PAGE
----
Rick Beach
I grew up eating this. A spin on Egg Benedict. I was recently asked by my son for the recipe, so our family tradition continues. I think someone could open up a breakfast restaurant featuring this...or maybe it is just my childhood comfort food and I have a biased opinion? I have always tried to serve this as a special treat when I have house guests. This can be done at home or while camping. It keeps great on the stove in case there is a delay in sitting down to eat .... just keep it warming and stir frequently to keep it smooth and creamy.
The way it is served provides great presentation too.
This makes a serving for 2 pieces of toast, enough for one person. Multiply as needed. Refrigerate leftovers because they are just as good warmed up.
Course Breakfast
Cuisine American
Servings 1 Person (2 slices of toast


  • 2 Eggs - Hard boiled See Recipe Notes
  • 2 1/2 Tbsp Butter
  • 2 Tbsp Flour
  • 1 Cup Whole Milk
  • To Taste Salt About 1/16 tsp? (To taste)
  • Black Pepper (ground)
  • 2 Slices Toast - Hot and Buttered


  • Using prepared peeled hard-boiled eggs.
    Slice eggs in half and place the yellows in a bowl and mash with a fork while adding a couple pinches of salt. Fluff with a fork to separate the mashed yokes so they look something like course corn meal. Set aside until serving.
  • Dice the Whites in ½ inch chunks and place in another bowl and set aside.
  • Prepare Medium to thick Basic White Sauce· In a small, heavy saucepan, melt 2 1/2 tablespoons of real salted butter over low heat.· Blend 2 tablespoons of flour into the melted butter, whisk it in. Add a couple pinches of salt (to taste). Cook and whisk constantly over low heat, for 4 to 5 minutes. Cooking for this length of time will minimize 'flour' taste. This will be a thick bubbly paste. You are making a roux. Do not heat too high. You do not want to burn or brown this.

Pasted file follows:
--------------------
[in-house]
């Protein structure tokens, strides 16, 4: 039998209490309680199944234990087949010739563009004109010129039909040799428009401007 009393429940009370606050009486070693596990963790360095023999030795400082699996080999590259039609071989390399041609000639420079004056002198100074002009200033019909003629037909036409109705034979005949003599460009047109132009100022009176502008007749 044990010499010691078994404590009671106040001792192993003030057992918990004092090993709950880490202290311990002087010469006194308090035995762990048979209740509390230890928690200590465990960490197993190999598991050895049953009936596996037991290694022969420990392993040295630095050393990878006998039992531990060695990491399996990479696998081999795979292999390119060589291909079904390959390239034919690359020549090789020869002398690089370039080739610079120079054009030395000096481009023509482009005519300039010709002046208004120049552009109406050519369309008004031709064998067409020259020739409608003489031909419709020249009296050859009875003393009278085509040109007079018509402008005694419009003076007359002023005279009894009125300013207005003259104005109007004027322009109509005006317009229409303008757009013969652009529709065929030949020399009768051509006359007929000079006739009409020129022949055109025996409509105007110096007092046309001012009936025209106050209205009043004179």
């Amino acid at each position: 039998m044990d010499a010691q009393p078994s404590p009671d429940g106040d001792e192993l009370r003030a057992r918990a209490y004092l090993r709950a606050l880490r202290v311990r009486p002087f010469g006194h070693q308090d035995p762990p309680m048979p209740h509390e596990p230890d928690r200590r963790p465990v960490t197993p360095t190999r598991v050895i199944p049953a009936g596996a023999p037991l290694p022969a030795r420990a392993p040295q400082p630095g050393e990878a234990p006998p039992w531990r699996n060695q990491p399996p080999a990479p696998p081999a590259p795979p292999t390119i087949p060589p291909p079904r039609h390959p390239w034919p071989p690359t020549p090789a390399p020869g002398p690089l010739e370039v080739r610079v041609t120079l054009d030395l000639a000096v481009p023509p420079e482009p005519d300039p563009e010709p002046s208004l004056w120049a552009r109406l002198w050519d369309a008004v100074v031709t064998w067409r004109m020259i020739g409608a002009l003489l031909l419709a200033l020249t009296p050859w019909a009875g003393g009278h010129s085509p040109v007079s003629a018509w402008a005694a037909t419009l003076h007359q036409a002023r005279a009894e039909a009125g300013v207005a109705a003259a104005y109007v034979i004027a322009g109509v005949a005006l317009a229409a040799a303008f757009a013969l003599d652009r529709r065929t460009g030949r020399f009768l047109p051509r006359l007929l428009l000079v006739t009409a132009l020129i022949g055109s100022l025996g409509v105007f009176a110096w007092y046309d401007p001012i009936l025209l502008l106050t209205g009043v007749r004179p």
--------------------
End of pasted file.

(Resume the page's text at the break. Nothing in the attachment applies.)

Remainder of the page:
Slowly add 1 cup of milk to the bubbly butter flour roux while whisking, Continue to whisk constantly to avoid lumps.· Continue cooking slowly on low, whisking frequently to avoid bottom burn and lumping. Continue until smooth and thickened (Don’t let it boil or it will curdle and lump). It should be velvety smooth.
  • Once the white sauce has thickened stir in the diced hard boiled egg whites. Continue to stir for several minutes to thoroughly heat the diced whites. The whites seem to further thicken the sauce. Test taste and adjust salt to taste adding a little at a time.
  • NOTE: If the sauce is done correctly it will be slightly thicker than gravy. It should mostly stay on the toast and not be so thin as to run off the toast. If too thick simply whisk in additional milk in very small quantities and cook for another minute while constantly whisking the sauce. If the sauce is too thin this may mean cooking an additional amount of butter, flour, and salt together until you have a bubbly roux. Then slowly add the hot milk mixture into the hot butter flour roux while whisking vigorously . Do Not Mix it the opposite way. As with any flour based white sauce roux, never add dry flour, or the cooked butter flour roux, to the hot milk mixture. If you do it will immediately cook on contact and form tiny cooked balls of dough and ruin your entire sauce. Many make this mistake when trying to make gravy. Have you ever had lumpy gravy?
  • Once your Egg White sauce is to your liking, ladle the Egg White Sauce over hot buttered toast. For a large group consider making a big batch of toast in your oven. Top by sprinkling the yellow mashed egg yoke over the toast and Egg White sauce. Garnish the top of the sprinkled yellow yoke with ground black pepper. It's breakfast or brunch, but also looks like art!